The center of slot 36 preferably is indicated by target markings 37 to give the surgeon further reference as to where the drill will be coming through the tibial plateau. Preferably, markings 37 are laser-etched onto the surface of the marking hook around the slot. The center of slot 36 indicated by target markings 37 is aligned with sighting device 20.

The marking hooks of the present invention include an extension 38 at the distal end for referencing the PCL. When the hook is inserted into the knee, extension 38 abuts against the base of the PCL. Preferably, the extension 38 has a crescent-shaped indent 39, as shown by the top views in FIGS. 4 and 7, which conforms to the shape of the PCL and allows extension to rest against and cradle the leading edge of the PCL, helping to maintain proper orientation of the marking hook. The center of slot 36 is preferably located 7.0 mm from the middle of the concave surface of indent 39, as measured along the midline of the instrument.

The method of the invention will now be described in conjunction with FIGS. 1-7. First, the appropriate left or right marking hook 30 is chosen and inserted into adapter 50 of outrigger 10. Adapter 50 is then slid along the outrigger (via channel 14) to the appropriate position corresponding to the tunnel angle chosen by the surgeon. Adapter 50 is then locked in position on outrigger 10 by tightening screw member and the marking hook is inserted into the patient's knee through a previously established portal. (This step of the procedure can be reversed; i.e., the marking hook can be inserted into the knee before adjustment and locking on the outrigger).

Next, the hook, mounted on the drill guide, is maneuvered into position by resting it against the PCL and anchored by driving the tip 34 into the tibial plateau. The guide pin is inserted through the sighting device 20 and is attached to a drill. The surgeon starts drilling the guide pin into the knee and continues to do so until he or she sees, endoscopically, that the guide pin has advanced through the slot of the hook. Once drilling of the guide pin is completed, the hook is released from the outrigger. As mentioned previously, the open slot enables the hook to be removed without moving the guide pin. Although previous designs enabled the marking hook to be removed without moving the guide pin, they lacked the advantages of using a slotted hook.

Once the marking hook is removed, the guide pin 40 is left in position so that, for example, a cannulated drill may be placed over the guide pin 40 for drilling the tibial tunnel.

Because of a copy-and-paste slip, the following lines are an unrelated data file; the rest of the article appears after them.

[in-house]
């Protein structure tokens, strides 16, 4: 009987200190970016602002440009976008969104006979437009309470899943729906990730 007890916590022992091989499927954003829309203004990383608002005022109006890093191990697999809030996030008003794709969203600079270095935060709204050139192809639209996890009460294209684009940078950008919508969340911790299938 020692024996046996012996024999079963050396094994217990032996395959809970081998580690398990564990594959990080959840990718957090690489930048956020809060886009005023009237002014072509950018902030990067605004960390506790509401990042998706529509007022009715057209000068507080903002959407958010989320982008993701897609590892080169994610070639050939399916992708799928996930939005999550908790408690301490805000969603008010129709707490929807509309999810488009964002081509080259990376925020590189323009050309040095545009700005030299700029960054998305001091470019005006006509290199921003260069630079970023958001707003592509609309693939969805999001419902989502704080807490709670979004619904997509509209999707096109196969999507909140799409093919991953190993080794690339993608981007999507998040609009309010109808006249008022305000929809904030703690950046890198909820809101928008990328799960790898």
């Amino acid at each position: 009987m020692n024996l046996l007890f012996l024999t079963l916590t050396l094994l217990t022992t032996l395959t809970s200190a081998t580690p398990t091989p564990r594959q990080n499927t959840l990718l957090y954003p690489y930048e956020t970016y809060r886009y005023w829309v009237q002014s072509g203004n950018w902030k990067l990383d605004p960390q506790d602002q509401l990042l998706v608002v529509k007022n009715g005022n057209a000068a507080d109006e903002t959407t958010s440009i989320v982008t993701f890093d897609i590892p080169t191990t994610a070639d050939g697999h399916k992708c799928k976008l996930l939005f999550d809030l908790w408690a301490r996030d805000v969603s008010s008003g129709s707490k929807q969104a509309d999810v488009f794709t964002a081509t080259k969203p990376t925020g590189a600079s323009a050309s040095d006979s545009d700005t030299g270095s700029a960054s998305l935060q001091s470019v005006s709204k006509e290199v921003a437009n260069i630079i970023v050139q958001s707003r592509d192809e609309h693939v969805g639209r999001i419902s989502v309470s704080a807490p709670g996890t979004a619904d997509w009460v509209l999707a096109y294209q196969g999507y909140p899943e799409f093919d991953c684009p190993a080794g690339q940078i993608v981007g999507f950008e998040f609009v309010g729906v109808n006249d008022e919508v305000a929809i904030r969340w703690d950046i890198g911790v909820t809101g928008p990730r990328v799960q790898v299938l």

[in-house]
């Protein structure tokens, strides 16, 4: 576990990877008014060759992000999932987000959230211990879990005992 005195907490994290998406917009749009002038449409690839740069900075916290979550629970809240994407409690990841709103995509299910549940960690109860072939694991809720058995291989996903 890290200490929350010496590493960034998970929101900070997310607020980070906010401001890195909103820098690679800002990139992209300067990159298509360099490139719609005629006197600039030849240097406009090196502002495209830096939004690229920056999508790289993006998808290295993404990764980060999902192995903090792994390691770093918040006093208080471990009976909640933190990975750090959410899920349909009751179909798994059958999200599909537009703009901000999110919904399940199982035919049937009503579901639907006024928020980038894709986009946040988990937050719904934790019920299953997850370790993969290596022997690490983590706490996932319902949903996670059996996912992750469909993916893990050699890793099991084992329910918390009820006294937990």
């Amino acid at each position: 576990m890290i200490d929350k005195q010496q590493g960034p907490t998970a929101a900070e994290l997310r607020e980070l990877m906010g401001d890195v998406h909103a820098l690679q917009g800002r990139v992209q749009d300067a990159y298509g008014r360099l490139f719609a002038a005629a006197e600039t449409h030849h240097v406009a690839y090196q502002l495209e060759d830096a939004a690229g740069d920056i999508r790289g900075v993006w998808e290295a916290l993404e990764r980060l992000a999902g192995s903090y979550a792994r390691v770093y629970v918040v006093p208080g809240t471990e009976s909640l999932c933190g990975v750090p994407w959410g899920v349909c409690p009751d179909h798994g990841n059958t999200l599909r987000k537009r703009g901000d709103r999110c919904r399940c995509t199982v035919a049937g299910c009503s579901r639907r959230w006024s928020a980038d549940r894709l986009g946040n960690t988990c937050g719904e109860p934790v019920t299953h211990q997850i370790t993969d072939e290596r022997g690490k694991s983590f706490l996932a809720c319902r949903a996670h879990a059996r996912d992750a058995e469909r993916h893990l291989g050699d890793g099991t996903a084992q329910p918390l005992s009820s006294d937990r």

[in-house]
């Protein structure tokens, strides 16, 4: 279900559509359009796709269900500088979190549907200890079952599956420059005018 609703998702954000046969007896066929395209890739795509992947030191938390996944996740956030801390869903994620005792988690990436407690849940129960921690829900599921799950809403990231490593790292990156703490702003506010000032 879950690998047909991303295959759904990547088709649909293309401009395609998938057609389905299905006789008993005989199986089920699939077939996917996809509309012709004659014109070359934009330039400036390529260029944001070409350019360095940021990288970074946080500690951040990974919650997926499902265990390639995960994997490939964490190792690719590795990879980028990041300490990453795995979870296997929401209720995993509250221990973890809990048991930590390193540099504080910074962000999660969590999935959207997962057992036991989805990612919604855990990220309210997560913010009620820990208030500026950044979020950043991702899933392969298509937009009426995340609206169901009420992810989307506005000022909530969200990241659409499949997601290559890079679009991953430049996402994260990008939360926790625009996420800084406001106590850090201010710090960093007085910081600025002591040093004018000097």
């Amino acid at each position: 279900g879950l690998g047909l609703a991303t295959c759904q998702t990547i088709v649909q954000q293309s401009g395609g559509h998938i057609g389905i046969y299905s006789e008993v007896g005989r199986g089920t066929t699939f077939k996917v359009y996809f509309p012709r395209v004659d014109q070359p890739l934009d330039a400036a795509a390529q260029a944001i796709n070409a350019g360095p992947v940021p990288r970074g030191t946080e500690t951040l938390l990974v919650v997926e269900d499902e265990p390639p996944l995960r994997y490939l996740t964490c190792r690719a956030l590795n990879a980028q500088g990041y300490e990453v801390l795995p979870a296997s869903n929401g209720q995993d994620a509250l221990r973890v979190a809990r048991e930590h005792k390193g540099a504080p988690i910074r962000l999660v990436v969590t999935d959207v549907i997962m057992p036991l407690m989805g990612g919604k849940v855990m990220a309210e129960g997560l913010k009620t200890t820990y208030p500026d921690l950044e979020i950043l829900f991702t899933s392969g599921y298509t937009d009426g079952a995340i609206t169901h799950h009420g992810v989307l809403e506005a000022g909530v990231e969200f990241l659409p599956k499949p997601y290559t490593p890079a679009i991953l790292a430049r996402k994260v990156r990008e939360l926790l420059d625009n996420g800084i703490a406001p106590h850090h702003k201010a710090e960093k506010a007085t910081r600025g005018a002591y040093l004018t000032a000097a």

In summary, the drill guide of the present invention with a slotted marking hook provides a device for arthroscopic surgery which, for the first time, allows the surgeon to view the guide pin as it is advanced to the proper depth in the knee. Moreover, the PCL extension provided on the slotted marking hook advantageously allows the surgeon to reference the only constant structure in the knee, i.e. the PCL, to position the guide pin such that the intra-articular guide pin entry point will always be 7 mm anterior to the leading edge of the PCL. The resultant tibial tunnel is also properly angled for drilling a femoral tunnel directly in line with the tibial tunnel.

Although the present invention has been described in relation to particular embodiments thereof, many other variations and modifications and other uses will become apparent to those skilled in the art. It is preferred, therefore, that the present invention be limited not by the specific disclosure herein, but only by the appended claims.

Patent Citations
Cited PatentFiling datePublication dateApplicantTitle
US4672957 *Sep 26, 1984Jun 16, 1987South African Inventions Development CorporationSurgical device
US4739751 *Oct 3, 1986Apr 26, 1988Temple UniversityApparatus and method for reconstructive surgery
US4781182 *Oct 3, 1986Nov 1, 1988Purnell Mark LApparatus and method for use in performing a surgical operation
US4813407 *Jul 30, 1986Mar 21, 1989Vogen Kenneth WSesamoid bone clamp
US4823780 *Mar 13, 1985Apr 25, 1989Odensten Magnus GDrill guiding and aligning device
US4883048 *Aug 15, 1988Nov 28, 1989Purnell Mark LApparatus and method for use in performing a surgical operation
US4920958 *Jun 27, 1988May 1, 1990Minnesota Mining And Manufacturing CompanyDrill guide assembly
US4945904 *Oct 25, 1989Aug 7, 1990W. L. Gore & Associates, Inc.Orthopedic drill guide device
US4952213 *Feb 3, 1989Aug 28, 1990Boehringer Mannheim CorporationTibial cutting guide
US5009661 *Apr 24, 1990Apr 23, 1991Michelson Gary KProtective mechanism for surgical rongeurs
US5037426 *Sep 19, 1988Aug 6, 1991Marlowe Goble ESurgical procedure
US5112335 *Jul 10, 1990May 12, 1992Laboureau Jacques PhilippeInstrument for marking and drilling femoral and tibial insertion tunnels
US5112337 *Feb 5, 1991May 12, 1992Depuy Du Pont OrthopaedicsVariable angle, selective length tibial drill guide
US5139520 *Jan 31, 1990Aug 18, 1992American Cyanamid CompanyMethod for acl reconstruction
US5154720 *Feb 19, 1992Oct 13, 1992Linvatec CorporationSurgical drill guide
US5163940 *Mar 4, 1991Nov 17, 1992American Cyanamid CompanySurgical drill guide for tibia
US5269786 *Feb 20, 1992Dec 14, 1993Arthrex Inc.PCL oriented placement tibial guide method
US5350383 *Feb 18, 1993Sep 27, 1994Arthrex, Inc.Adjustable drill guide with interchangeable marking hooks
US5409494 *Sep 17, 1993Apr 25, 1995Arthrex, Inc.PCL oriented placement tibial guide
EP0350780A1 *Jul 6, 1989Jan 17, 1990Mauro RosaCentering device for providing bone tunnels in femoral condyles
WO1992000773A1 *Jul 12, 1991Jan 23, 1992Alex GreenbergSurgical drill guide and retractor
Referenced by
Citing PatentFiling datePublication dateApplicantTitle